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GTh 61

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  • Rpavenue@aol.com
    This is the first entry I have ever made for this discussion group, and at the risk of being naive, I am going to ask, ---is it possible that the statement, I
    Message 1 of 4 , Aug 13, 2001
      This is the first entry I have ever made for this discussion group, and at
      the risk of being naive, I am going to ask, ---is it possible that the
      statement, "I am your disciple was made by Salome to Jesus and not the other
      way around. It appears to me to be a dialogue. First Salome speaks, then
      Jesus speaks, then Salome speaks again. Maybe this is just too simple an
      answer.

      I do enjoy reading the discourse, but I am not a translator, just an
      interpretter. Thanks Ray


      [Non-text portions of this message have been removed]
    • mgrondin@tir.com
      ... Yes, this is the way it s usually interpreted. One of the reasons that George is investigating a more unorthodox way of reading it is, I take it, that the
      Message 2 of 4 , Aug 14, 2001
        --- Rpavenue@a... wrote:
        > is it possible that the statement, "I am your disciple" was made
        > by Salome to Jesus and not the other way around? It appears to me
        > to be a dialogue. First Salome speaks, then Jesus speaks, then
        > Salome speaks again.

        Yes, this is the way it's usually interpreted. One of the reasons
        that George is investigating a more unorthodox way of reading it
        is, I take it, that the expected phrase "Salome said to him" is
        missing from the text. Some translators go so far as to insert
        that phrase into the text, judging it to have been inadvertently
        left out by the scribe. On the face of it, the choice of the
        Coptic morpheme 'TEK', which was the masculine form of 'your'
        (for a feminine noun such as 'disciple'), indicates that the
        statement was addressed to a male, hence that, of the two, Salome
        must have been the one saying it. George is trying to argue his
        way out of that conclusion by showing that the 'TEK' should not
        be taken at face value.

        Mike
      • George Duffy
        ... Yes, that s part of it. But also, I think the usual way of reading this saying, what I would call the uninvited guest scenario, seems awkward and a little
        Message 3 of 4 , Aug 14, 2001
          --- In gthomas@y..., mgrondin@t... wrote:

          > --- Rpavenue@a... wrote:
          > > is it possible that the statement, "I am your disciple" was made
          > > by Salome to Jesus and not the other way around? It appears to me
          > > to be a dialogue. First Salome speaks, then Jesus speaks, then
          > > Salome speaks again.
          >
          > Yes, this is the way it's usually interpreted. One of the reasons
          > that George is investigating a more unorthodox way of reading it
          > is, I take it, that the expected phrase "Salome said to him" is
          > missing from the text.

          Yes, that's part of it. But also, I think the usual way of reading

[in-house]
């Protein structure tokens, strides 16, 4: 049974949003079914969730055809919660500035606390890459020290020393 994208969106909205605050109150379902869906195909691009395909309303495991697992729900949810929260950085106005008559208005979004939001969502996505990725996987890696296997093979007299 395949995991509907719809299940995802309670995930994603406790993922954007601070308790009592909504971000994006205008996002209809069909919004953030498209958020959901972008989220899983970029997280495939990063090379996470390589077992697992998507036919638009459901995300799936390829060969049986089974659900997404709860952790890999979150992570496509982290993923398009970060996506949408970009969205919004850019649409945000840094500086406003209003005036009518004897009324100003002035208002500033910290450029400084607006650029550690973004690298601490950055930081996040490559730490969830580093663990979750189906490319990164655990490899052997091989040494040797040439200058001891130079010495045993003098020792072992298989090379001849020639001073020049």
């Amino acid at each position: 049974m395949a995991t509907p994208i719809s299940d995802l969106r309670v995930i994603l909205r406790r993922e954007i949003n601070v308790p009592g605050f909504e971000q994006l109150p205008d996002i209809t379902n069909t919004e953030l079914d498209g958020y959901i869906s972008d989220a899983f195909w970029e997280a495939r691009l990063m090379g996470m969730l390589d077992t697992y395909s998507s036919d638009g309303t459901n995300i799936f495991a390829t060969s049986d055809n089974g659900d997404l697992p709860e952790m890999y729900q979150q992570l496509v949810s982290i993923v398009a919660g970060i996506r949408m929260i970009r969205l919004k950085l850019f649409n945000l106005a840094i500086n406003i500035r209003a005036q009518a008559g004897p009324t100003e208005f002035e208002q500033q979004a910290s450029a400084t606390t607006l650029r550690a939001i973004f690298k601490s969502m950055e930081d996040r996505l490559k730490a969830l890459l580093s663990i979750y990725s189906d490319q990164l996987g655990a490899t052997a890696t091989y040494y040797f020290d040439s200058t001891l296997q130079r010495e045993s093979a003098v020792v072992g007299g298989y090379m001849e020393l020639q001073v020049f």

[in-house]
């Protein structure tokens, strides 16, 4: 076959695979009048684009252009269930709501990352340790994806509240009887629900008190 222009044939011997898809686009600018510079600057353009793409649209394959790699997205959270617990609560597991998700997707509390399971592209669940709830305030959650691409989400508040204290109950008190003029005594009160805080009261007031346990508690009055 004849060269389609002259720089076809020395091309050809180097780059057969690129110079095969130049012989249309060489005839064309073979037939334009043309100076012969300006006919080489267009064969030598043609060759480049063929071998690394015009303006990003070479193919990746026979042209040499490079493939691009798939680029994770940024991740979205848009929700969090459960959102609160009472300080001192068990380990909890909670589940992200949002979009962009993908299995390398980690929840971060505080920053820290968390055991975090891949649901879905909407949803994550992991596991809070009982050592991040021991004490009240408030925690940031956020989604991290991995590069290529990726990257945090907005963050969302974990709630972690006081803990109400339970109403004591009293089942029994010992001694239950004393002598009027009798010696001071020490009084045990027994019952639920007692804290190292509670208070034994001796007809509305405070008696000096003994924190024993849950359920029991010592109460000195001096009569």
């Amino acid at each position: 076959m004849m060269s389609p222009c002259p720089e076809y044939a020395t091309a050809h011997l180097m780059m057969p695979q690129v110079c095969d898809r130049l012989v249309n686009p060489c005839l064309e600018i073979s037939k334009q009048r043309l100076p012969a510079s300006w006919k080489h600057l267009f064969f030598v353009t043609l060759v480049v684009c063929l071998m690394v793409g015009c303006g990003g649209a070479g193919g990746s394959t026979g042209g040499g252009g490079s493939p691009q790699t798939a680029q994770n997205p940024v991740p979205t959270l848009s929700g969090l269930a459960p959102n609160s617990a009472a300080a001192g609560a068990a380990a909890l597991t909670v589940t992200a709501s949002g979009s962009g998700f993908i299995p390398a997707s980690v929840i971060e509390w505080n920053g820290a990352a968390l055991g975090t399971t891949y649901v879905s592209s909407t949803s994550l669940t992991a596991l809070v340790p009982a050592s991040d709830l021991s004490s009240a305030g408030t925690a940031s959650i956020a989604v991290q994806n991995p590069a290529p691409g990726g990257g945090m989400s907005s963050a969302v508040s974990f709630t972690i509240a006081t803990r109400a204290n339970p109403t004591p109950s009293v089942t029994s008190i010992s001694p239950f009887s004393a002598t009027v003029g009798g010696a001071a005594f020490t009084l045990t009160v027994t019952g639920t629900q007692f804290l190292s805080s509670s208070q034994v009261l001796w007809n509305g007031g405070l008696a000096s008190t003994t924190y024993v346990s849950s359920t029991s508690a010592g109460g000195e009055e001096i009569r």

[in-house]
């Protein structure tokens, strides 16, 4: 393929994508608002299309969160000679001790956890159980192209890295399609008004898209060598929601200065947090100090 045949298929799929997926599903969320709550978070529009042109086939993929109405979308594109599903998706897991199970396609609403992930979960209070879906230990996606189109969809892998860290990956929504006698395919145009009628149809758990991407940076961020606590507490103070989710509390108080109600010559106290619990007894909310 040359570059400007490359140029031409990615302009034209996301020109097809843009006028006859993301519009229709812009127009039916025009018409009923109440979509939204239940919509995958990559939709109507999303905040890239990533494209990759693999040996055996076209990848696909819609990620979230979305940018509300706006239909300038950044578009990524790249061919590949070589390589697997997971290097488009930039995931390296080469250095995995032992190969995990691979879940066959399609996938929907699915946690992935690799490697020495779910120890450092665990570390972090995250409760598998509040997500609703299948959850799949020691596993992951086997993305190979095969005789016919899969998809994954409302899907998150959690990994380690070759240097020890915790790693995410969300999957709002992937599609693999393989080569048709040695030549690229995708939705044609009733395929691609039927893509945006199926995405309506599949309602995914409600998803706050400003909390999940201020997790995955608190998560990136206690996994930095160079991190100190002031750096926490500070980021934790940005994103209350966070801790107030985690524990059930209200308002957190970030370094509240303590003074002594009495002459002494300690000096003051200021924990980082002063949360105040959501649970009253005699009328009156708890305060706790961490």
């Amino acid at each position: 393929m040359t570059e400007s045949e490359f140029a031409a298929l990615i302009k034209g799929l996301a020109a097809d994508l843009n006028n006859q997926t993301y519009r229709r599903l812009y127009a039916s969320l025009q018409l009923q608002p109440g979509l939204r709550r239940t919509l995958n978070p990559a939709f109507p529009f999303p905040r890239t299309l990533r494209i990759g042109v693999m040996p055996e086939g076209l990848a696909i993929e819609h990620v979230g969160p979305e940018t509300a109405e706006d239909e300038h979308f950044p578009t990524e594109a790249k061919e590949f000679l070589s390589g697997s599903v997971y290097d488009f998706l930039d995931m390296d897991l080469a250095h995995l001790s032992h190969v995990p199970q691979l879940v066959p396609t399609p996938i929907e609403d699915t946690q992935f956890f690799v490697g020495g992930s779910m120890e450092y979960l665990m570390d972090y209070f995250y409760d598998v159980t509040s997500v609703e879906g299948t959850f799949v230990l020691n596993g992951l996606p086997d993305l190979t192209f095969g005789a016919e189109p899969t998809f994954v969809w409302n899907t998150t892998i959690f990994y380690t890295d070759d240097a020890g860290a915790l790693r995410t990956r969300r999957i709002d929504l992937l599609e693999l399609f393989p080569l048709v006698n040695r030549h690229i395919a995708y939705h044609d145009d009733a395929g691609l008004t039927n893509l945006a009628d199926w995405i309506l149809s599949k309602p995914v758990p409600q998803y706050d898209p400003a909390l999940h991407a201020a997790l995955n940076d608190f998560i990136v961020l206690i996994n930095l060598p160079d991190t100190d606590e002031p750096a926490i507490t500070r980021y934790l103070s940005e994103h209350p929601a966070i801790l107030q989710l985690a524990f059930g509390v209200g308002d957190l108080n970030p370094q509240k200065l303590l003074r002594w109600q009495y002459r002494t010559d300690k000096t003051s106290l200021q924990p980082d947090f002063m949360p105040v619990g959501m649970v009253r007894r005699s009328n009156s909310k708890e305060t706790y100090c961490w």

this saying, what I would call the uninvited guest scenario, seems
          awkward and a little odd.

          In 61:2, we have Salome saying to Jesus, "Who are you, man, that you
          have come up on my couch and eaten from my table as a stranger." I
          think the emhasis should be placed on the word, "my," as in "why *my*
          table." She's conveying wonder that he has chosen her company, rather
          than expressing indignation that he has invaded her turf. I wonder
          too if the phrase, "as a stranger" refers to him or does it refer to
          herself. That sets up an opportunity for Jesus to convey to her and
          demonstrate to her that she is his equal, at the most basic level.

          Now, I admit that it's possible for the story to have her so blown
          away by his resonse of 61:3, that she immediately declares herself a
          disciple. But with the suspicious absence of the identification of
          the speaker of this declaration as Salome, I think it more likely that
          Jesus said it, as a demonstration of his willingness to immediately
          shed his specialness in a dramatic way. He then explains in 61:5 why
          such a joining in equality with others (presumable in thought and
          deed)results in light, whereas division or separation brings darkness.

          So, for what it's worth, I'm suggesting this alternative
          interpretation.

          All the best,

          George Duffy
        • Miceal Ledwith
          Dear Mike, Thanks for your reply. Believe I always welcome new insights and information and if that dissuades me from my views I more than welcome it. Right
          Message 4 of 4 , Sep 5, 2001
            Dear Mike,
            Thanks for your reply. Believe I always welcome new insights and information
            and if that dissuades me from my views I more than welcome it. Right now am
            just about to depart for Italy for some lectures at Bologna so will not be
            much on line if at all during the next two weeks, but I look forward to
            continuing our discussion on my return.

            Sincerely
            Miceal Ledwith
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